Ramularia hits north

21 January 2000

AICC membership is rising, already at 173 and accounting for advice on over 800,000ha (2m acres), or one-quarter of the UK arable area. Eleven new members were considered at last weeks conference, but attracting new, young members is a concern, says chairman, Peter Taylor. "As more consultants pool resources and start working in more formal groups there may be more scope to take trainees on. In the meantime, an AICC co-ordinated trials programme is now well advanced and generating truly independent information, he says. Closer relations with agchem manufacturers also ensures early access to new materials and information.

AICC membership on the increase

Ramularia hits north

RAMULARIA is a real threat to northern barley crops, but trials taken to yield last year confirm that it can be controlled with a strobilurin fungicide.

That was the message Allen Scobie, senior consultant for Perth-based Scottish Agronomy had for conference delegates. His verdict follows several years of uncertainty about the cause of severe leaf damage to winter and spring barley crops in early summer.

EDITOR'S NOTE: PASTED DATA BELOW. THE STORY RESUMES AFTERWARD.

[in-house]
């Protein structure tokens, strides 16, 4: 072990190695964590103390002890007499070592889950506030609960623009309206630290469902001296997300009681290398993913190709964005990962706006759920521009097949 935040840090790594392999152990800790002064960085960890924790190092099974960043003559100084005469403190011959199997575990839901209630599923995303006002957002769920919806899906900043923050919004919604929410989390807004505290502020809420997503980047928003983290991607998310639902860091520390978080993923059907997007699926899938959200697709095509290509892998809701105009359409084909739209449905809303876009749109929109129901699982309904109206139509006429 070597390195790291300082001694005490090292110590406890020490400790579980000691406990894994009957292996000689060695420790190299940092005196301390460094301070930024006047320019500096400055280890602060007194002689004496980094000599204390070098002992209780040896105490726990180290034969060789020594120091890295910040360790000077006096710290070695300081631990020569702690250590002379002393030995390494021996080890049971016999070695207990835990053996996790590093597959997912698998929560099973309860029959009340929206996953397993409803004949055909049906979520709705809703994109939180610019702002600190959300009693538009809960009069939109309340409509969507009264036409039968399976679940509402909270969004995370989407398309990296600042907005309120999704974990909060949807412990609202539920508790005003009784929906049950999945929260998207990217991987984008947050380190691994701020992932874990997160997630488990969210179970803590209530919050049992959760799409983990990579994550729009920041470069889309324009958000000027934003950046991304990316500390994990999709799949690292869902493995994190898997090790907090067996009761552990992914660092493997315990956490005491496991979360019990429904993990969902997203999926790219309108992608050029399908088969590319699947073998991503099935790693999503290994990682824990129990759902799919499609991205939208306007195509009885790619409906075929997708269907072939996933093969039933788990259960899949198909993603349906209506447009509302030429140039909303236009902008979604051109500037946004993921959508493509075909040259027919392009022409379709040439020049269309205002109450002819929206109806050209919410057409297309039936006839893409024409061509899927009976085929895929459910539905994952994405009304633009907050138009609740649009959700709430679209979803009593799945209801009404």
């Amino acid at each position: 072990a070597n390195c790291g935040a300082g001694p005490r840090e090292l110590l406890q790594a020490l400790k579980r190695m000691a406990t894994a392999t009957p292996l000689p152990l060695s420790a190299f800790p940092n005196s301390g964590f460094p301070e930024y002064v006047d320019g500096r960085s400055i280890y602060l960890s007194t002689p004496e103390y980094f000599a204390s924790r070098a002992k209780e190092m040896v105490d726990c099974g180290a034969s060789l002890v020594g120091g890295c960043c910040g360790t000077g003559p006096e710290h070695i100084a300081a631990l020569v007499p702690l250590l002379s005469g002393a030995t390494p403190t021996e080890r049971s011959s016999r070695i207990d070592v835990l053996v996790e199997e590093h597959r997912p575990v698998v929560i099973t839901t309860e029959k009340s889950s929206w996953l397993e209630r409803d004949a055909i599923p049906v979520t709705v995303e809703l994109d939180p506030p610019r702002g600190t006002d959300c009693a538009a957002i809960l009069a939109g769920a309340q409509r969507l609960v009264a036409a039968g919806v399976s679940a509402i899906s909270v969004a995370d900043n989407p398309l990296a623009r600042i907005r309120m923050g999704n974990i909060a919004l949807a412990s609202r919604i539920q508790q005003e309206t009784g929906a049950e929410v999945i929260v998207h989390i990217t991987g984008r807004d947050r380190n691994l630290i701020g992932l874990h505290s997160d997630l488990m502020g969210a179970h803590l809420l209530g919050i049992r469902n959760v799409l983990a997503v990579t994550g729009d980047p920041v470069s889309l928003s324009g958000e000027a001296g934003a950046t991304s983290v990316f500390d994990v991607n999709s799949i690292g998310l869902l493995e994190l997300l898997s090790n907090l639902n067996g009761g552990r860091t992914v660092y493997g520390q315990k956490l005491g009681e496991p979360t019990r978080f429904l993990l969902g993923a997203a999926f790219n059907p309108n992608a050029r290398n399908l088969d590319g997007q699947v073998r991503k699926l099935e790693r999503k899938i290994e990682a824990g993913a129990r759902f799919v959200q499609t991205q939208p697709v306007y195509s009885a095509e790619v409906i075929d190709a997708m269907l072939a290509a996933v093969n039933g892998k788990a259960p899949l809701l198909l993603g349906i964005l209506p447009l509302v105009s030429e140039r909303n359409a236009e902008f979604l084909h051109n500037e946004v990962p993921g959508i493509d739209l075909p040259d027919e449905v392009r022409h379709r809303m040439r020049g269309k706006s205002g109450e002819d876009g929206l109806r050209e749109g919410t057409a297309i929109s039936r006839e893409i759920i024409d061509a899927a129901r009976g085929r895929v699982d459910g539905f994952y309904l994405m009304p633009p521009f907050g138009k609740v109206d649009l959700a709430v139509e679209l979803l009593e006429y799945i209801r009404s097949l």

Pollen scorch, stress responses and even a breakdown of the mlo resistance gene had all been blamed. But Mr Scobie is now convinced the cause is ramularia. "The white fungal growth on the undersides of leaves and bleached blocks of tissue are typical. Take a hand lens and you can see the characteristic white conidia of Ramularia collo cigni."

Triazole fungicides do not provide control and may hinder where EC formulations reduce waxing.

In trials last year a two-spray programme of reduced rate Unix (cyprodinil) and Amistar delivered 7.9t/ha (3.2t/acre), over 0.5t/ha (0.2t/acre) ahead of the next closest programme. Margin over input cost was £48.70/ha (£18.70/acre), almost £10/ha (£4/acre) ahead of the closest alternative, Mr Scobie said.

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